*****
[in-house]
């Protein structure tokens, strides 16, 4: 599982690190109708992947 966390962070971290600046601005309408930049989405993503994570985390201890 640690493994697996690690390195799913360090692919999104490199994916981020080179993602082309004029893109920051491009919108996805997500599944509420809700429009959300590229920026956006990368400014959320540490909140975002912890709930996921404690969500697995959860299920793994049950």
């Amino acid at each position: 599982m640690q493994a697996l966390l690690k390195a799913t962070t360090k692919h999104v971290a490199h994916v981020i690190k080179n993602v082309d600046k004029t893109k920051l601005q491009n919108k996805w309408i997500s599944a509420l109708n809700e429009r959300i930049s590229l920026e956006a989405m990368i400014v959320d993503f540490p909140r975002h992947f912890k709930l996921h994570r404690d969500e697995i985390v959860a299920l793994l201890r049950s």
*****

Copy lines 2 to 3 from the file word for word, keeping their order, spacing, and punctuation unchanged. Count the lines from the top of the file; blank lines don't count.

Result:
């Protein structure tokens, strides 16, 4: 599982690190109708992947 966390962070971290600046601005309408930049989405993503994570985390201890 640690493994697996690690390195799913360090692919999104490199994916981020080179993602082309004029893109920051491009919108996805997500599944509420809700429009959300590229920026956006990368400014959320540490909140975002912890709930996921404690969500697995959860299920793994049950």
């Amino acid at each position: 599982m640690q493994a697996l966390l690690k390195a799913t962070t360090k692919h999104v971290a490199h994916v981020i690190k080179n993602v082309d600046k004029t893109k920051l601005q491009n919108k996805w309408i997500s599944a509420l109708n809700e429009r959300i930049s590229l920026e956006a989405m990368i400014v959320d993503f540490p909140r975002h992947f912890k709930l996921h994570r404690d969500e697995i985390v959860a299920l793994l201890r049950s």